RIYADH, Saudi Arabia (AP) — Saudi Arabia and the makers of the BlackBerry have reached a preliminary deal on granting access to users' data that will avert a ban on the phone's messenger service in the kingdom, Saudi officials said Saturday.

The agreement would likely involve placing a BlackBerry server inside Saudi Arabia to allow the government to monitor messages and allay official fears the service could be used for criminal purposes, the telecom regulatory officials said.

Bandar al-Mohammed, an official at the Saudi Communications and Information Technology Commission, told The Associated Press that BlackBerry maker Research in Motion Ltd. has expressed its "intention ... to place a server inside Saudi Arabia."

That will guarantee the kingdom's ability to see communications and data exchanged on BlackBerry handsets, he said. Al-Mohammed said talks were ongoing and declined to provide more details pending an announcement, which he said was expected soon.

The deal could have wide-ranging implications for several other countries, including India and the United Arab Emirates, which have expressed similar concerns over how BlackBerry maker RIM handles data.

Saudi security officials fear the service could be used by militant groups to avoid detection. The kingdom has been waging a crackdown for years against al-Qaida-linked extremists. The kingdom also enforces heavy policing of the Internet, blocking sites both for political content and for obscenities.

"Whatever Saudi Arabia does will be followed by other countries in the region," said John Sfakianakis, a BlackBerry user who is chief economist at the Riyadh-based Banque Saudi Fransi-Credit Agricole Group.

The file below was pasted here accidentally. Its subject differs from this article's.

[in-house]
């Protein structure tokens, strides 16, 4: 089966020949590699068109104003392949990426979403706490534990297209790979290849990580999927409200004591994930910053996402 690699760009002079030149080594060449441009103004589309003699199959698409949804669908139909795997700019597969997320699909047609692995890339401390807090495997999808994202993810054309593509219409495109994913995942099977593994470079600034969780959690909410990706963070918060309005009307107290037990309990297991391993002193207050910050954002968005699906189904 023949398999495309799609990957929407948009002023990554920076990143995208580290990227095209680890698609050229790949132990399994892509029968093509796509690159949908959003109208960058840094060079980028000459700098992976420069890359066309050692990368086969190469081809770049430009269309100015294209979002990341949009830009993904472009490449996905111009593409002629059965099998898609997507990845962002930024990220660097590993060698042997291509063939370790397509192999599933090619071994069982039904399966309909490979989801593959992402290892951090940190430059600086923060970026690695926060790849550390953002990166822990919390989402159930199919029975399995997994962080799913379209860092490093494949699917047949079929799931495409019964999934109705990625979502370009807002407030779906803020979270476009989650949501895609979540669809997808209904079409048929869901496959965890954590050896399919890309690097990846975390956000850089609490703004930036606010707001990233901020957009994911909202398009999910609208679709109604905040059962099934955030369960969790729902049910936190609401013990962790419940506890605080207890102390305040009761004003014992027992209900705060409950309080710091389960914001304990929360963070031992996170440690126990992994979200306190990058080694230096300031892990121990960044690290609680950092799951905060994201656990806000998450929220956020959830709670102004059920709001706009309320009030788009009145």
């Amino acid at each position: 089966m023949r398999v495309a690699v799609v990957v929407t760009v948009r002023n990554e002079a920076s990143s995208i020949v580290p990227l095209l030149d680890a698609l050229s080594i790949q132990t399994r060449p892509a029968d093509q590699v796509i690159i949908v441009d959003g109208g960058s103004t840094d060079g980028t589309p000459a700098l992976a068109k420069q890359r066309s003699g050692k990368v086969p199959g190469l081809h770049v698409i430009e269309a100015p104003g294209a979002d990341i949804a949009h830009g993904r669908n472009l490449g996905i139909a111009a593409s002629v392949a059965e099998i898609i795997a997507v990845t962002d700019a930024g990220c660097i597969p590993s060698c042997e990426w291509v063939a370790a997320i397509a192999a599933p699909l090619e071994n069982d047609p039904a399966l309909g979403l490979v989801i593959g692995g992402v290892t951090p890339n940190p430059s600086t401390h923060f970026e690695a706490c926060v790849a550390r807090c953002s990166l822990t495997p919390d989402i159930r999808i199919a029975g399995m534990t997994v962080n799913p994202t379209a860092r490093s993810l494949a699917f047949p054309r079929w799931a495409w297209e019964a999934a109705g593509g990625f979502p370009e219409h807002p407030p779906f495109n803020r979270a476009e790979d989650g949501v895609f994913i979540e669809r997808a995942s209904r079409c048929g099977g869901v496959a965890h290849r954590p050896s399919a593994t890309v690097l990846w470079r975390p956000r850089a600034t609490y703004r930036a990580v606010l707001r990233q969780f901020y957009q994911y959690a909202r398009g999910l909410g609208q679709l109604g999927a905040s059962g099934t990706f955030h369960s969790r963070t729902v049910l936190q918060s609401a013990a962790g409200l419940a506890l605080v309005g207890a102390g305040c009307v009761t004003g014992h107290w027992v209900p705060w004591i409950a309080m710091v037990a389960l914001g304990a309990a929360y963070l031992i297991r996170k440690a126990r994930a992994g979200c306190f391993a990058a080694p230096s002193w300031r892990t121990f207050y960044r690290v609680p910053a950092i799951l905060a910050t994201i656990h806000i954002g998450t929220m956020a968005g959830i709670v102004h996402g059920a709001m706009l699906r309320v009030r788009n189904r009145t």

"RIM is quite smart. They're seeing this is a very lucrative market. They don't want to take themselves out of this market," he added.

A second Saudi regulatory official, who spoke on condition of anonymity because he was not authorized to release the details of the deal, said tests were now under way to determine how to install a BlackBerry server inside the country.

RIM representatives did not immediately return messages seeking confirmation.

The Canadian company issued a statement last Tuesday denying it has given some governments access to BlackBerry data.

RIM says its technology does not allow it, or any third party, to read encrypted e-mails sent by corporate BlackBerry users. The consumer version has a lower level of security.

Canadian International Trade Minister Peter Van Loan confirmed Friday that Canadian officials were in talks with RIM and Saudi officials to try to avoid the ban.

The kingdom is one of a number of countries expressing concern that the device is a security threat because encrypted information sent on the phones is routed through overseas computers — making it difficult, it not impossible, for local governments to monitor.

Critics, however, maintain that Saudi Arabia and other countries are also motivated by the desire to further curb freedom of expression and strengthen already tight controls over the media.

The United Arab Emirates has announced it will ban BlackBerry e-mail, messaging and Web browsing starting in October, and Indonesia and India are also demanding greater control over the data.

Analysts say RIM's expansion into fast-growing emerging markets is threatening to set off a wave of regulatory challenges, as its commitment to keep corporate e-mails secure rubs up against the desires of local law enforcement.

Saudi Arabia's telecommunications regulator, known as the Communications and Information Technology Commission, announced plans for the ban on Tuesday, saying the BlackBerry messenger service "in its present state does not meet regulatory requirements," according to the state news agency SPA. It had been due to be shut off Friday.

Sfakianakis, the Saudi-based banker, uses three BlackBerrys operated by different telecom companies. He said access to messaging, e-mails and the Web was interrupted for a brief period early Friday but was quickly restored. No reason was given for the interruption.

BlackBerry phones are popular both among businesspeople and youth in the kingdom who see the phones' relatively secure communication features as a way to avoid attention from the authorities. Local media estimate there are some 750,000 BlackBerry users in the country.

"Over the past year and a half, its market presence has increased tremendously," Sfakianakis said, describing the devices as "a must" for doing business in Saudi Arabia.


Associated Press writers Adam Schreck in Dubai, United Arab Emirates, and Rob Gillies in Toronto contributed to this report.